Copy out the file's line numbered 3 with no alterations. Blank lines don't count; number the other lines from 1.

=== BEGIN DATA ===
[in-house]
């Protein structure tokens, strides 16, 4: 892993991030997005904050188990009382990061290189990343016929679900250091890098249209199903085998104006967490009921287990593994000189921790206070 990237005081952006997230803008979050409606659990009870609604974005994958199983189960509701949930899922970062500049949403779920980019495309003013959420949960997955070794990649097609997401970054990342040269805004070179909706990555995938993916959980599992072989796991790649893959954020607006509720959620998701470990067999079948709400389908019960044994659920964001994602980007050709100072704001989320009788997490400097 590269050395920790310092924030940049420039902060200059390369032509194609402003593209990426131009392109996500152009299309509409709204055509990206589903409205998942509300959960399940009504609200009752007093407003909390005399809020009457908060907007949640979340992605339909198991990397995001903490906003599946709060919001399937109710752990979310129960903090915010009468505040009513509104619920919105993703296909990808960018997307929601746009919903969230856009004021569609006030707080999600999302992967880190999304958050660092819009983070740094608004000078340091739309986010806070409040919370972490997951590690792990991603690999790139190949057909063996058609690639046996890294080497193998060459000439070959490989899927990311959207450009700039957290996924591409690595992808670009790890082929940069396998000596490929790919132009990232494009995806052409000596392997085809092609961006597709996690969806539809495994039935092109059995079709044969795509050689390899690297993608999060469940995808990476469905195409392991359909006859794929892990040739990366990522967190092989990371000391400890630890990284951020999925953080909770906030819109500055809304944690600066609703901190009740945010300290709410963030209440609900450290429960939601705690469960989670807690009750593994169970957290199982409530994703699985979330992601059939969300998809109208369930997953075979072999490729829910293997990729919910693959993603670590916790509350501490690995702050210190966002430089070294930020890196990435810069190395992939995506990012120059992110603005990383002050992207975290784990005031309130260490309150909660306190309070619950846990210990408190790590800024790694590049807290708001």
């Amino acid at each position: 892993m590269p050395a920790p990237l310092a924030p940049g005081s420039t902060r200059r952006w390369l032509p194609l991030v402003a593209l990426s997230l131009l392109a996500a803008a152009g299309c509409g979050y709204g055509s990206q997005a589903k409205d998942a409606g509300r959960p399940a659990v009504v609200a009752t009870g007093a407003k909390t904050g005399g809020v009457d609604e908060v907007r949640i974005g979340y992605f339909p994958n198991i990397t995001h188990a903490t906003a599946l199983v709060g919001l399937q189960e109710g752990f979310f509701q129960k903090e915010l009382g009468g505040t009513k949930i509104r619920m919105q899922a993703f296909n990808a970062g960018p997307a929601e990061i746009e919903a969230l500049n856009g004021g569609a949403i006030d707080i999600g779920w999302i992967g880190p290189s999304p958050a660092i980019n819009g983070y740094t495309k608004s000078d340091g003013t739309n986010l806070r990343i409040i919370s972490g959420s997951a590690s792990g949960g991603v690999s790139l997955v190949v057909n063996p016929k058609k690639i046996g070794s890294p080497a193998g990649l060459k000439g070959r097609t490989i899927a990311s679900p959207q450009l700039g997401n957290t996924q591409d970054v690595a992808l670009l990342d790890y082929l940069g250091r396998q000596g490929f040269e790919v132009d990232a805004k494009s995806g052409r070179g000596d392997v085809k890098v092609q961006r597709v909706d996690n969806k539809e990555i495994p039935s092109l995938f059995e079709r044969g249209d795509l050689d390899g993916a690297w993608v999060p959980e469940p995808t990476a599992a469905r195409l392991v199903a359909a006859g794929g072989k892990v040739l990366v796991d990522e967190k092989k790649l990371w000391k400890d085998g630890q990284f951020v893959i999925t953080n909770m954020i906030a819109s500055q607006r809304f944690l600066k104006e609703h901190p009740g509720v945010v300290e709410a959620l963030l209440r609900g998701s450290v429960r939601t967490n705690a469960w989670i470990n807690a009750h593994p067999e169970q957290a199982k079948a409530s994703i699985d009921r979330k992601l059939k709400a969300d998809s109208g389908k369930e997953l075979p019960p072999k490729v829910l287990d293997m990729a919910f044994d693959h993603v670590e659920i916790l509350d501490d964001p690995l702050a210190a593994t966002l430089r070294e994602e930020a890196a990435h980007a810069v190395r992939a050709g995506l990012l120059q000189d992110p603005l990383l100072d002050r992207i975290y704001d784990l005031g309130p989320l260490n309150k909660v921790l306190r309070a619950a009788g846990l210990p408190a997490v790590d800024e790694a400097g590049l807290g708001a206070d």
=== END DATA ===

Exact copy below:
């Amino acid at each position: 892993m590269p050395a920790p990237l310092a924030p940049g005081s420039t902060r200059r952006w390369l032509p194609l991030v402003a593209l990426s997230l131009l392109a996500a803008a152009g299309c509409g979050y709204g055509s990206q997005a589903k409205d998942a409606g509300r959960p399940a659990v009504v609200a009752t009870g007093a407003k909390t904050g005399g809020v009457d609604e908060v907007r949640i974005g979340y992605f339909p994958n198991i990397t995001h188990a903490t906003a599946l199983v709060g919001l399937q189960e109710g752990f979310f509701q129960k903090e915010l009382g009468g505040t009513k949930i509104r619920m919105q899922a993703f296909n990808a970062g960018p997307a929601e990061i746009e919903a969230l500049n856009g004021g569609a949403i006030d707080i999600g779920w999302i992967g880190p290189s999304p958050a660092i980019n819009g983070y740094t495309k608004s000078d340091g003013t739309n986010l806070r990343i409040i919370s972490g959420s997951a590690s792990g949960g991603v690999s790139l997955v190949v057909n063996p016929k058609k690639i046996g070794s890294p080497a193998g990649l060459k000439g070959r097609t490989i899927a990311s679900p959207q450009l700039g997401n957290t996924q591409d970054v690595a992808l670009l990342d790890y082929l940069g250091r396998q000596g490929f040269e790919v132009d990232a805004k494009s995806g052409r070179g000596d392997v085809k890098v092609q961006r597709v909706d996690n969806k539809e990555i495994p039935s092109l995938f059995e079709r044969g249209d795509l050689d390899g993916a690297w993608v999060p959980e469940p995808t990476a599992a469905r195409l392991v199903a359909a006859g794929g072989k892990v040739l990366v796991d990522e967190k092989k790649l990371w000391k400890d085998g630890q990284f951020v893959i999925t953080n909770m954020i906030a819109s500055q607006r809304f944690l600066k104006e609703h901190p009740g509720v945010v300290e709410a959620l963030l209440r609900g998701s450290v429960r939601t967490n705690a469960w989670i470990n807690a009750h593994p067999e169970q957290a199982k079948a409530s994703i699985d009921r979330k992601l059939k709400a969300d998809s109208g389908k369930e997953l075979p019960p072999k490729v829910l287990d293997m990729a919910f044994d693959h993603v670590e659920i916790l509350d501490d964001p690995l702050a210190a593994t966002l430089r070294e994602e930020a890196a990435h980007a810069v190395r992939a050709g995506l990012l120059q000189d992110p603005l990383l100072d002050r992207i975290y704001d784990l005031g309130p989320l260490n309150k909660v921790l306190r309070a619950a009788g846990l210990p408190a997490v790590d800024e790694a400097g590049l807290g708001a206070d």